Weather on the mountain for the three days following LeMaitre’s disappearance was chilly and wet — conditions that can bring on hypothermia. At sea level the minimum temperatures were 46 to 50 degrees Fahrenheit. On the mountain it would be about 10 degrees cooler. Around 1.3 inches of rain fell from July 4-7. With hypothermia the body’s core temperature drops and confusion sets in.
Saturday night, after more than three days of searching, troopers reported, “At approximately 9 p.m. AST met with the LeMaitre family and informed them that AST was suspending the organized search efforts for missing Mount Marathon runner Michael LeMaitre. All search efforts to date have failed to find any clues to indicate the location LeMaitre or a direction of travel.”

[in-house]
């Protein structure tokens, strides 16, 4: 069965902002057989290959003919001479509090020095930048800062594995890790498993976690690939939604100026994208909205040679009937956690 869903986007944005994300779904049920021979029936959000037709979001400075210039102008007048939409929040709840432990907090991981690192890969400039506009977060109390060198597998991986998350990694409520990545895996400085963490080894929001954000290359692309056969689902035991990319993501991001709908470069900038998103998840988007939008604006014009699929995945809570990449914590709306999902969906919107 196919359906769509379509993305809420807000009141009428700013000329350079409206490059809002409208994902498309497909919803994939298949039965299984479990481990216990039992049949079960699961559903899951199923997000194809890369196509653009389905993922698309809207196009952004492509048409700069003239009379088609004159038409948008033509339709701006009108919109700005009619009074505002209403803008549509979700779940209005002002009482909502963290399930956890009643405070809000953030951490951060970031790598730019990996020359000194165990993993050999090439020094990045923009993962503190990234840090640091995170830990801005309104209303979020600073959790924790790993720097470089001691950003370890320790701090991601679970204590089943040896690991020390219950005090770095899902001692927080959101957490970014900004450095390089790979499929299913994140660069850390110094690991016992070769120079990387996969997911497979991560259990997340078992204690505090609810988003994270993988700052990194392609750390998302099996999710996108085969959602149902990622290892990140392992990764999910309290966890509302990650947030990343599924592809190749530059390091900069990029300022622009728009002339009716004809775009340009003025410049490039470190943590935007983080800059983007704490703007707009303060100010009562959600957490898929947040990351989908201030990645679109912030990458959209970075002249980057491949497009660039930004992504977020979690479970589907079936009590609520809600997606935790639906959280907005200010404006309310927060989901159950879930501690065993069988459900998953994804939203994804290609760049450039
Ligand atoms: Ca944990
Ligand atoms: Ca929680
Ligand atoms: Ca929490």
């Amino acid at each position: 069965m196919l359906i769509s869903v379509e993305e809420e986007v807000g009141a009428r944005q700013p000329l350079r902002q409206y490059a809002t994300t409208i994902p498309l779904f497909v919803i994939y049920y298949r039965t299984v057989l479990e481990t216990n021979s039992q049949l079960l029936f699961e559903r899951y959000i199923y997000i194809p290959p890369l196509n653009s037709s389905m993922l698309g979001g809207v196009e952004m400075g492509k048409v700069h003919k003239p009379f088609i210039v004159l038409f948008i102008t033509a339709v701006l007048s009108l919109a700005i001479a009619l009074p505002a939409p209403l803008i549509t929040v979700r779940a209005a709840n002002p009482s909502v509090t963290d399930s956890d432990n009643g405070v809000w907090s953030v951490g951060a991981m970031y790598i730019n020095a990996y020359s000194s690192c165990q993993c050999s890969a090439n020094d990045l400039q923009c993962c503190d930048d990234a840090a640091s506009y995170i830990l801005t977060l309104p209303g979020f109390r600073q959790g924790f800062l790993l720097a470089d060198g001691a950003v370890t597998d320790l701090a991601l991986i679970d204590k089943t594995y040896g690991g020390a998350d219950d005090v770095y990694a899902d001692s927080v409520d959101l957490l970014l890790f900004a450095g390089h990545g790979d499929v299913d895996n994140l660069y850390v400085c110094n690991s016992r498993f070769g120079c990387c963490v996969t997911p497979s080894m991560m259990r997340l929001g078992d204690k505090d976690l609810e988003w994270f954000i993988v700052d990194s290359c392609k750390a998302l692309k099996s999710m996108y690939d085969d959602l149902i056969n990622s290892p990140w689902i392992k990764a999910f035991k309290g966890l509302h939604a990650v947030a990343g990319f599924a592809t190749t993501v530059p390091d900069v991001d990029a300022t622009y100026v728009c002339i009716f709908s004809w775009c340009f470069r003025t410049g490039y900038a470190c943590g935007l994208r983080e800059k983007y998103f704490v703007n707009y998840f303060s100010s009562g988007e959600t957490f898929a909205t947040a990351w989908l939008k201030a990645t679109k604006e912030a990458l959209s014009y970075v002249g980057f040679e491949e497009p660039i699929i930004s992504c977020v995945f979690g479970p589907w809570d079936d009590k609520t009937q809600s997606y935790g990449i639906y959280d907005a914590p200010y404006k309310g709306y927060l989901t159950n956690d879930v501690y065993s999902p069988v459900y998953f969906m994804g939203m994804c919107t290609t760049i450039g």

In the course of the effort six searchers were rendered unable to continue searching due injuries. “Mostly we saw fatigue, dizziness and achiness,” said Athey. In a search like this, “We become concerned about having to rescue a rescuer,” he said.
Seward Fire Department and volunteers rested on Sunday.
After recuperating and reassessing, SFD resumed search efforts on Monday and issued an announcement that they would continue to search.
LeMaitre was running the grueling race for the first time and had gained entry through the lottery. According to the Anchorage Daily News LeMaitre is a civilian employee at Joint Base Elmendorf-Richardson where his work is helping people leaving military service prepare for new work and planning their future. He has lived in Alaska most of his adult life along with his wife and children, and is an active camper and hiker. He was looking forward to the race and planned to complete the course.
Seward Chamber of Commerce Director Cindy Clock told The LOG that the LeMaitre family had expressed gratitude to the chamber and community for the display of warmth, and for taking care of food and lodging needs while they were in Seward.